I had an interesting thought yesterday:
I want to fail.
Of course, it’s not that I want to be a failure. Let me explain.
Here I am, in the Land of New: new people, new job, new community, new home, new state. New. I’ve admitted already that it’s overwhelming, and sometimes that word isn’t even strong enough for it. It’s daunting/humbling/troubling/exhausting/ occasionally exhilarating. Whatever else it is, though, this time in my life is a beginning, and there are all sorts of things to experience.
I have a choice, then, constantly, about how I want to engage with this world I now inhabit. Every time I meet someone, for example, I can be someone totally new, or I can be the old me, or I can be half that and half something else. No one is keeping tabs; with most people, I could make up a life story that has nothing to do with my own, and they would believe it. It’s a strange power.
Of course, I see myself – the real me – emerging again and again in those conversations, but I’m still fascinated by what words I choose when introducing myself, by the stories I decide I will claim, even emphasize, in any given instance. How much of my life story do I give? How honest am I about my interests, my habits, my passions?
It varies from person to person, but every time I meet someone, I notice how I move towards or away from that person, and I am reminded of something I thought when I first moved here: It’s ok to be different. The words came as I drove across the country, letting my thoughts and emotions take flight. The words caught my attention, and I knew just what they meant. It’s ok to be different than I have been, if that’s what I want to do. It’s ok to not exercise as much as I have, or more; it’s ok to go out often, or not at all; it’s ok to read the newspaper on Sunday mornings, or to forget news almost entirely. It’s ok to take up piano, or to sing; it’s ok to walk, or to drive; it’s ok to be a vegetarian, or eat meat.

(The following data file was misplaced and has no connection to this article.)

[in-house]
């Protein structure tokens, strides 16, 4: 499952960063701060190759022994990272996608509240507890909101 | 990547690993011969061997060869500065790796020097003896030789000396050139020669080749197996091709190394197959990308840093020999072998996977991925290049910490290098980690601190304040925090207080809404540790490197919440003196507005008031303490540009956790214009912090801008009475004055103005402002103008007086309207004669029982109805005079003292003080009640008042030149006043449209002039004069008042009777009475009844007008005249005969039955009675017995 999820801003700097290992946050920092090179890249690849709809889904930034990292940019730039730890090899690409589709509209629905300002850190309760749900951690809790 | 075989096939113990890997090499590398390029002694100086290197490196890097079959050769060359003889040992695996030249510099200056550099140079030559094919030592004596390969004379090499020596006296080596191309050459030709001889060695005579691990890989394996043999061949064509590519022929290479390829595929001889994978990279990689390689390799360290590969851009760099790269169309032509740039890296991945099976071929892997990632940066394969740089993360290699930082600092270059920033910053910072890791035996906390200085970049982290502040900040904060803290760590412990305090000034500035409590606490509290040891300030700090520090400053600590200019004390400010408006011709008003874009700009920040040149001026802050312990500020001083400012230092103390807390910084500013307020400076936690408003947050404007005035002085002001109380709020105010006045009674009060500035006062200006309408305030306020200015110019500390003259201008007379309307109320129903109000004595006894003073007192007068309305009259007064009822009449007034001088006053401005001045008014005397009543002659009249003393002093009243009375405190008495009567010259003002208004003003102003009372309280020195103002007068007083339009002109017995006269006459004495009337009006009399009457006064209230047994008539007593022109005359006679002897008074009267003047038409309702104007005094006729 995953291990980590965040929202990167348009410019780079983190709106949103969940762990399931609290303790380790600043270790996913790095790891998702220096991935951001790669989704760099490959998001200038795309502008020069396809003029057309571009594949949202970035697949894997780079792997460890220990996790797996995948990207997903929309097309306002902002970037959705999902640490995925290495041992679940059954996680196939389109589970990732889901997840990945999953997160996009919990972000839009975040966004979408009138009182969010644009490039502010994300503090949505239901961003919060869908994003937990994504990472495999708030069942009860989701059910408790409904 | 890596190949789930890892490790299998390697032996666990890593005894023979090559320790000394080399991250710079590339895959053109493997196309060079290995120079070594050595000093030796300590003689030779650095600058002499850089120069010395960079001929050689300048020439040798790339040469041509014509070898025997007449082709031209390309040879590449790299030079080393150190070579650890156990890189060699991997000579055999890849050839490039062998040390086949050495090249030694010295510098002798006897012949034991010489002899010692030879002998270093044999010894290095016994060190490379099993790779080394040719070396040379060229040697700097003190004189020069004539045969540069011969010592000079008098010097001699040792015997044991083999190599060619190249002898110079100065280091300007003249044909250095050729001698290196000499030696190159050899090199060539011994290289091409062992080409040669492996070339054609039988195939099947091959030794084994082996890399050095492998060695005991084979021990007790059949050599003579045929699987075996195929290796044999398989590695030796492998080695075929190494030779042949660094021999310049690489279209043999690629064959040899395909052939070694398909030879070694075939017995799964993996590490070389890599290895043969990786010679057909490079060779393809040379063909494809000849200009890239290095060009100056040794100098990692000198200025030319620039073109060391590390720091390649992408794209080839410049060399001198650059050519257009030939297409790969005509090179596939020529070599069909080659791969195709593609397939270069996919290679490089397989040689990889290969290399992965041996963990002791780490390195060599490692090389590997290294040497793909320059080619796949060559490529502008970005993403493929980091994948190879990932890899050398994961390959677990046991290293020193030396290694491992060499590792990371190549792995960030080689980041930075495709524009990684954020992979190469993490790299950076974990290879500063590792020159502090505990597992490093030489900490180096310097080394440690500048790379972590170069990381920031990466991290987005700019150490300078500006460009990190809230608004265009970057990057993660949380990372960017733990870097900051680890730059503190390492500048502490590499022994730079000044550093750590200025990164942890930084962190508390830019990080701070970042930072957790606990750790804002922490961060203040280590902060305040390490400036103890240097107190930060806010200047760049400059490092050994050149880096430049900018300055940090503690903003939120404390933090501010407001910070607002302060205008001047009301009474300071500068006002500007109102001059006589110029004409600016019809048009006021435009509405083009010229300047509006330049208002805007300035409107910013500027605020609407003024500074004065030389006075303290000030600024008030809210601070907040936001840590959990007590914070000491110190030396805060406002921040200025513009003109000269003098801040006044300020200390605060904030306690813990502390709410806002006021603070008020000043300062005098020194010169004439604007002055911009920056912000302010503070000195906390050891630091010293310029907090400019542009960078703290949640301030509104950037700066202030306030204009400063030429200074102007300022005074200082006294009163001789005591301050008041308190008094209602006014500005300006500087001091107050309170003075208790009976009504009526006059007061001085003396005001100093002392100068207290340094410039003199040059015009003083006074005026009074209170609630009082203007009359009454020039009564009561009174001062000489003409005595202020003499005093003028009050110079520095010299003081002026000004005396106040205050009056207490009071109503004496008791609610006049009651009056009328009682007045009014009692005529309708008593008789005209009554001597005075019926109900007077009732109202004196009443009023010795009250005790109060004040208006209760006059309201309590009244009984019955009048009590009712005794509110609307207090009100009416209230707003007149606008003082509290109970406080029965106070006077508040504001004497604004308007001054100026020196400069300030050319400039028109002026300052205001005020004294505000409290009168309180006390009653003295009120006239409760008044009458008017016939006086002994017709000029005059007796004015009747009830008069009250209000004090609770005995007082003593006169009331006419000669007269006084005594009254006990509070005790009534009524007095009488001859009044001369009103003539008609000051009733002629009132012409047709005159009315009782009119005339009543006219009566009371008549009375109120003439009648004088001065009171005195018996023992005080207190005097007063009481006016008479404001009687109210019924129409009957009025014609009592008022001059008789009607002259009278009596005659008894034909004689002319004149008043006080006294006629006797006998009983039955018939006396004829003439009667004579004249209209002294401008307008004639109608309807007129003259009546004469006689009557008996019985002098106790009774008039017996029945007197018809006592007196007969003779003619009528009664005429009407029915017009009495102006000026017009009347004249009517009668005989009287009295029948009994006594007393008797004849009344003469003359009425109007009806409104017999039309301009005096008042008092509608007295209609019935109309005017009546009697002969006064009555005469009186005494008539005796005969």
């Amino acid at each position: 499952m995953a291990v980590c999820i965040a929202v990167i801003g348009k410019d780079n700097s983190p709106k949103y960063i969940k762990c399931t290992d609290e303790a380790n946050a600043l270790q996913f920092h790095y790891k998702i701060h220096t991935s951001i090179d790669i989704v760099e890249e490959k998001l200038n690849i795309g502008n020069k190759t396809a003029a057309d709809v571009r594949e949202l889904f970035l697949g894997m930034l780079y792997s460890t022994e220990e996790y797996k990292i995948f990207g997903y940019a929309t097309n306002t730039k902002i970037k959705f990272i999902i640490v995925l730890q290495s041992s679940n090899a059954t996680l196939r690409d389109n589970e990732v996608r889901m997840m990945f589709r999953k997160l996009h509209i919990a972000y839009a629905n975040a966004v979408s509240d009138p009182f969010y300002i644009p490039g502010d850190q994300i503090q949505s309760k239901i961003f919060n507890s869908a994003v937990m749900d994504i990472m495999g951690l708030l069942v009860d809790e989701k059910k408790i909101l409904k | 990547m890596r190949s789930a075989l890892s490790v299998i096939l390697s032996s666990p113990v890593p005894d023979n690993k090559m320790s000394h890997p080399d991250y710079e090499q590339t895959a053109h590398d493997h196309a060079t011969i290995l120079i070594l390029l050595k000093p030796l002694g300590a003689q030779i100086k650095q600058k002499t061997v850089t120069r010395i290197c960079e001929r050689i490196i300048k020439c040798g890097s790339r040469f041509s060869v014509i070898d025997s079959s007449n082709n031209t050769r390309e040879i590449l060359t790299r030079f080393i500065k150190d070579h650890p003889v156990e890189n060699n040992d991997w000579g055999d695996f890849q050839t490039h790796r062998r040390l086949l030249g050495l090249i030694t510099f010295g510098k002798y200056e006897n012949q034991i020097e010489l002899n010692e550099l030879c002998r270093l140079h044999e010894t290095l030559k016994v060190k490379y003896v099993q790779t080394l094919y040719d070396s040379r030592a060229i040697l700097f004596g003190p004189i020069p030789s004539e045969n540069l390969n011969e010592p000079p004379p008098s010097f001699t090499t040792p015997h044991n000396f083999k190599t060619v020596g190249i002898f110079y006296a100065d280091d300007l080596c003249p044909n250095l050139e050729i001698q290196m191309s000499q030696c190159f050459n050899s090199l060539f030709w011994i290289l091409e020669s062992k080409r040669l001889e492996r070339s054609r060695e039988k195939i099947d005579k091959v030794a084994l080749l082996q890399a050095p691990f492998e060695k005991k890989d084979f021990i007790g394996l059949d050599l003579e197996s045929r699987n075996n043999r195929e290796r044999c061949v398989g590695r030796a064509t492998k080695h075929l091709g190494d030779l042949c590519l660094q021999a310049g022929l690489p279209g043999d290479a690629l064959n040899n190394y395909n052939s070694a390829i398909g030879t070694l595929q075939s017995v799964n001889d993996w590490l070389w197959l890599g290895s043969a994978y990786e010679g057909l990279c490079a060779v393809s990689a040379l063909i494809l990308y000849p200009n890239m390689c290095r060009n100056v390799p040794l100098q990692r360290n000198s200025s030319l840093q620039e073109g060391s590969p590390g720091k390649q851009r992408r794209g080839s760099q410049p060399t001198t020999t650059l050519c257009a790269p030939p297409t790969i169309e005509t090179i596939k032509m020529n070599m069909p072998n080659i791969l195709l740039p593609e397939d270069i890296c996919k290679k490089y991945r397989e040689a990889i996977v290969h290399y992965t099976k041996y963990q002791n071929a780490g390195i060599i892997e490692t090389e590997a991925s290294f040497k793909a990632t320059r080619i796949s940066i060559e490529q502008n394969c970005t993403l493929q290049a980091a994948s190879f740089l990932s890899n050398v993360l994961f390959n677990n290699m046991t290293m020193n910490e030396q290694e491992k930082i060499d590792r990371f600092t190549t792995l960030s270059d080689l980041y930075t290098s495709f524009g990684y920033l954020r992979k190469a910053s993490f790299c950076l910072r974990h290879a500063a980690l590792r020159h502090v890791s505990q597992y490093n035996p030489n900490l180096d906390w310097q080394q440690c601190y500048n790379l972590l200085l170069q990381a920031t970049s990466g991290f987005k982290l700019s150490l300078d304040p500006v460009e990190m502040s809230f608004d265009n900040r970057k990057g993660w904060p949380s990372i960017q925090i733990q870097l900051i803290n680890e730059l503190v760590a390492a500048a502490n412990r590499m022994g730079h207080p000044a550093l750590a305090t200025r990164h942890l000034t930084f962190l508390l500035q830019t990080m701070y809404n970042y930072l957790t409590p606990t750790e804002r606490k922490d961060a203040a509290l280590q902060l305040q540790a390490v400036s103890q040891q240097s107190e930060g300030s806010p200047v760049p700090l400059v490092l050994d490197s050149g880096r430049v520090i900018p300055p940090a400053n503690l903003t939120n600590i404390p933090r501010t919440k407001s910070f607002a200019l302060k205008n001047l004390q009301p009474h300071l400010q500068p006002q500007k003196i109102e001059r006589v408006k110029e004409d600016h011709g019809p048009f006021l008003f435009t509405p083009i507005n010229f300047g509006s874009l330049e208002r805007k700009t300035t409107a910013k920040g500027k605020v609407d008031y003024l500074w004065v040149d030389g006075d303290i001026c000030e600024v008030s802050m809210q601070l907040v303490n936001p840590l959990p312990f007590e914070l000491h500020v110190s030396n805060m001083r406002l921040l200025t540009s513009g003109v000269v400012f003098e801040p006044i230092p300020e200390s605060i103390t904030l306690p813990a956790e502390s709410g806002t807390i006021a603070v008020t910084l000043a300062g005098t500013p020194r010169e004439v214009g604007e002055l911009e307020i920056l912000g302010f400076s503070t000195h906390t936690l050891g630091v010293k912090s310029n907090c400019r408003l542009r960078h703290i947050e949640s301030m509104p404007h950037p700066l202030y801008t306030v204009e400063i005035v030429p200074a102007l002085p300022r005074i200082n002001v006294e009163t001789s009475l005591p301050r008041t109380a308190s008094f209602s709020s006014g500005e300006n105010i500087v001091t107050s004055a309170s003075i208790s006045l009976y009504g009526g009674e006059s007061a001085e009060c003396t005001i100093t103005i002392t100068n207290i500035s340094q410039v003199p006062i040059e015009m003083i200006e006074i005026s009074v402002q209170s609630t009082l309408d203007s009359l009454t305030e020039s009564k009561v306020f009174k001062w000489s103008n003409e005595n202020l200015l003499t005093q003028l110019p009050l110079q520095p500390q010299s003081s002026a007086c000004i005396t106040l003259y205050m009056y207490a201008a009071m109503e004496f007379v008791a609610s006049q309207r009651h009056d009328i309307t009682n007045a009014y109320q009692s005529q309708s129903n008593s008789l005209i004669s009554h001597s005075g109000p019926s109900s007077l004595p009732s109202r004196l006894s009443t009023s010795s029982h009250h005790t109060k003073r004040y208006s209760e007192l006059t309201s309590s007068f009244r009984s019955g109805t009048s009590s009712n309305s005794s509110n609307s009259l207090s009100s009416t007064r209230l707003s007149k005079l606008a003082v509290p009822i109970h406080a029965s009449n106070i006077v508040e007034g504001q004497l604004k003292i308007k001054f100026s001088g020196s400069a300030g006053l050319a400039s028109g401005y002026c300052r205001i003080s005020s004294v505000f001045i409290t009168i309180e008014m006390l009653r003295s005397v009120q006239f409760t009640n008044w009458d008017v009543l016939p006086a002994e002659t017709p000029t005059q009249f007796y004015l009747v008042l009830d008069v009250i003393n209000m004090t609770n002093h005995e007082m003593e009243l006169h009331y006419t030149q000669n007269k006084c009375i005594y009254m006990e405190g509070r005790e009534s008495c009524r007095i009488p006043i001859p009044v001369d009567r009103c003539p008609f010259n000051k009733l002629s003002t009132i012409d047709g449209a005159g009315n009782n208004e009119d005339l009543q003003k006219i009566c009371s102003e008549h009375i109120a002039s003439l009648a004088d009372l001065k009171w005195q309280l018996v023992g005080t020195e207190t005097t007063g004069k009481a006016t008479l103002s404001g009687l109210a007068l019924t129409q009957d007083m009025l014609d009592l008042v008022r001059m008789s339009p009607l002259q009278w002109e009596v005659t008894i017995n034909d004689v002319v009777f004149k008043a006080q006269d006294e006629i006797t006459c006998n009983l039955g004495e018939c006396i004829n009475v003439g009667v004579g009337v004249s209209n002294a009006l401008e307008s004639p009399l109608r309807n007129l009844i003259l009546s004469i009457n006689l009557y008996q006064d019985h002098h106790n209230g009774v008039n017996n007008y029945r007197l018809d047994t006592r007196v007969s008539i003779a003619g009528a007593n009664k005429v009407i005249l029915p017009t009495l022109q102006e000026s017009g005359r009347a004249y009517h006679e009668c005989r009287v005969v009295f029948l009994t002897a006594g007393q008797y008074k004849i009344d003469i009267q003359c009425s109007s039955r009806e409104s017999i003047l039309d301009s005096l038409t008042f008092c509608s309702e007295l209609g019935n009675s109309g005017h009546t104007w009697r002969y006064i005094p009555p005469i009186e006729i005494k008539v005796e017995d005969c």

All of it is ok.
So yesterday, when I had this new idea – that I want to fail – it came with enthusiasm.
I want to fail because I want to extend myself. I want to try new things, and see what else of the world is out there for my hands, my mind, and my imagination. Who cares if I’m good at something or not? Isn’t my goal to try new things, to experience the world, to see what I can see and do what I can do?
Here’s what this looks like, to me. I live near the ocean for the first time in my life; I have to expect some bruises, if I’m jumping in with both feet, diving and surfing and who-knows-whatting. I want to try cooking seasonally, using what is available at my weekly farmer’s market; you can bet there will be some mishaps with vegetables that are unfamiliar. And I am motivated to create a garden; I know nothing about this climate and am sure that will bite me in the ass every now and again.
But those bruises, mishaps, and bites will surely tell me that I’ve expanded. And what is life, anyway, if not this grand and ridiculous experiment? At least I will know that I’ve embraced it, when my time here is done.